BDNF val66met polymorphism influences motor system function in the human brain

TitreBDNF val66met polymorphism influences motor system function in the human brain
Type de publicationArticle de revue
AuteurMcHughen, S. A, Rodriguez, P. F, Kleim, J. A, Kleim, E. D, L. Crespo, Marchal, Procaccio, Vincent , Cramer, S. C
EditeurOxford University Press (OUP)
TypeArticle scientifique dans une revue à comité de lecture
Année2010
LangueAnglais
Date2010
Numéro5
Pagination1254 - 1262
Volume20
Titre de la revueCerebral Cortex
ISSN1460-2199
Mots-clésAdolescent, Adult, Analysis of Variance, Brain Mapping, Brain-Derived Neurotrophic Factor/genetics, Brain/blood supply/physiology, Cohort Studies, Female, Fingers/physiology, Functional Laterality/genetics, Genotype, Humans, Image Processing, Computer-Assisted, Learning/physiology, Magnetic Resonance Imaging, Male, Methionine/genetics, Movement/physiology, Neuropsychological Tests, Oxygen/blood, Polymorphism, Single Nucleotide/genetics, Psychomotor Performance/physiology, Valine/genetics, Young Adult
Résumé en anglais

Brain-derived neurotrophic factor (BDNF) is important to brain functions such as plasticity and repair. A single nucleotide polymorphism for this growth factor, val(66)met, is common and associated with decreased activity-dependent BDNF release. The current study evaluated the effects of this polymorphism in relation to human brain motor system function, short-term plasticity, and learning. Functional magnetic resonance imaging (fMRI) scanning during right index finger movement (n = 24) identified activation in a broad sensorimotor network. However, subjects with the polymorphism showed smaller activation volume within several brain regions as compared with subjects without the polymorphism. Repeat fMRI after 25 min of right index finger training found that the 2 genotype groups modulated brain activation differently. In several brain regions, subjects with the polymorphism showed greater activation volume reduction, whereas subjects without the polymorphism showed greater activation volume expansion. On a driving-based motor learning task (independent cohort, n = 29), subjects with the polymorphism showed greater error during short-term learning and poorer retention over 4 days, relative to subjects without the polymorphism. The presence of this BDNF polymorphism is associated with differences in brain motor system function, altered short-term plasticity, and greater error in short-term motor learning. The broader implications of these findings are considered.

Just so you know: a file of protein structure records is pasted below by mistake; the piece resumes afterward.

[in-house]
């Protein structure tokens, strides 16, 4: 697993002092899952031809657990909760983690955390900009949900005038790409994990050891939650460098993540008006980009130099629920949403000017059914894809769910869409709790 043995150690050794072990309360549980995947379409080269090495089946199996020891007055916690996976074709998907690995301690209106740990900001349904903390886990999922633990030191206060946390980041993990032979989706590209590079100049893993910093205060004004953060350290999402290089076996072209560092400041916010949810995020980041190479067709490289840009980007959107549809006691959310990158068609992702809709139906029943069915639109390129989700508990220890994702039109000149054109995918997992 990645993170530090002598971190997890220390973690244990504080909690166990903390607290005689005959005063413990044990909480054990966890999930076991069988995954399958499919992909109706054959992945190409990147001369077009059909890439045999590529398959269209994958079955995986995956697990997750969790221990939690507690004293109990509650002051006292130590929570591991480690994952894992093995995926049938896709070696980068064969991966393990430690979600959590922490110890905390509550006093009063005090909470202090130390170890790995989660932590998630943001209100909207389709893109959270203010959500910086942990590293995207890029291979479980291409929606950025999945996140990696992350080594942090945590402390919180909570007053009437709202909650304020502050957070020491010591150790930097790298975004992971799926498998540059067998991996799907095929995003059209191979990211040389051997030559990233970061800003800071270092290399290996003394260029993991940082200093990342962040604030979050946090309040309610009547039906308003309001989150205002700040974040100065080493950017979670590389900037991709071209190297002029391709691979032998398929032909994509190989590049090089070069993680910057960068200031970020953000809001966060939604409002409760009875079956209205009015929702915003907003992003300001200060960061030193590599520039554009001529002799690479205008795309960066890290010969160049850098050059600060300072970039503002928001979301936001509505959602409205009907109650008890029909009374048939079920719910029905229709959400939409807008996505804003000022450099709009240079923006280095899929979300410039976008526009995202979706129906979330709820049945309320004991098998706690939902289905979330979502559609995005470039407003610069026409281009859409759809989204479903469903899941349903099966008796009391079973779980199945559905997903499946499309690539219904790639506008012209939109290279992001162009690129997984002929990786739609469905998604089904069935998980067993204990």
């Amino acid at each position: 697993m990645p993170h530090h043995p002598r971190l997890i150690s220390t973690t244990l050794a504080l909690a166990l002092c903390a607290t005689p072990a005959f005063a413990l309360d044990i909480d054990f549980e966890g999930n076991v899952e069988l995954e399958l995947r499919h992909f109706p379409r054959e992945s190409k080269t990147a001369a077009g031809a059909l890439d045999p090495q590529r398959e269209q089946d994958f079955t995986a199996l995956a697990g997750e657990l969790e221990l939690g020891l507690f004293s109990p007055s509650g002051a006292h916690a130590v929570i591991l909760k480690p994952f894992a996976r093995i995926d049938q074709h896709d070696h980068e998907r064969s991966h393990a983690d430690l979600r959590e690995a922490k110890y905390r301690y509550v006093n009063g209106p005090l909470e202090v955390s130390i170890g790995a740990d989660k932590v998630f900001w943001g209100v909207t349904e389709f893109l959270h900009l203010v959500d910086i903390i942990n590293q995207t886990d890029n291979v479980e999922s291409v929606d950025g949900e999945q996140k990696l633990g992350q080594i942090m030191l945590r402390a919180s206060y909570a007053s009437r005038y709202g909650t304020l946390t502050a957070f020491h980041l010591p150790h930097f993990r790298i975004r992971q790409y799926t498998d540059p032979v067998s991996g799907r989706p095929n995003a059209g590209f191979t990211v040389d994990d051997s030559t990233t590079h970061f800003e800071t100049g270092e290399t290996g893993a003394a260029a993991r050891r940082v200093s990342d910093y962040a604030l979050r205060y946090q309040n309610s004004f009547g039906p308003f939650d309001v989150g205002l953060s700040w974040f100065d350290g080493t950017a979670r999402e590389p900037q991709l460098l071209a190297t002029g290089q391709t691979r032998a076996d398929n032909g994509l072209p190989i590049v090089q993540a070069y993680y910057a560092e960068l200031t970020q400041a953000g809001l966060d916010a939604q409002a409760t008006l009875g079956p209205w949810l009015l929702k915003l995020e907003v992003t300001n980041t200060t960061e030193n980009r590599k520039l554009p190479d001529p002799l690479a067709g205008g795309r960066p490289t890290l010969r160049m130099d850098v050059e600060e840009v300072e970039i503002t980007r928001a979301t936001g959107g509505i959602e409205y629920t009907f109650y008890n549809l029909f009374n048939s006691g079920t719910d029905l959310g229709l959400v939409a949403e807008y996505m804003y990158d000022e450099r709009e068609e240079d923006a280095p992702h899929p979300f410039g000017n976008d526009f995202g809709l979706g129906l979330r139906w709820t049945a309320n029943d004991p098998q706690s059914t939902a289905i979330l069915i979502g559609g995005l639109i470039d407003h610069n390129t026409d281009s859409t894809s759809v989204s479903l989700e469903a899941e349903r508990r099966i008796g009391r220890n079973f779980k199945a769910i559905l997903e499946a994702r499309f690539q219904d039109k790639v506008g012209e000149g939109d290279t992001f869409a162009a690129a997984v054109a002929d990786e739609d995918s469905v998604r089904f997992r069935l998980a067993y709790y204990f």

URL de la noticehttp://okina.univ-angers.fr/publications/ua8178
DOI10.1093/cercor/bhp189
Lien vers le document

http://dx.doi.org/10.1093/cercor/bhp189

Titre abrégéCereb Cortex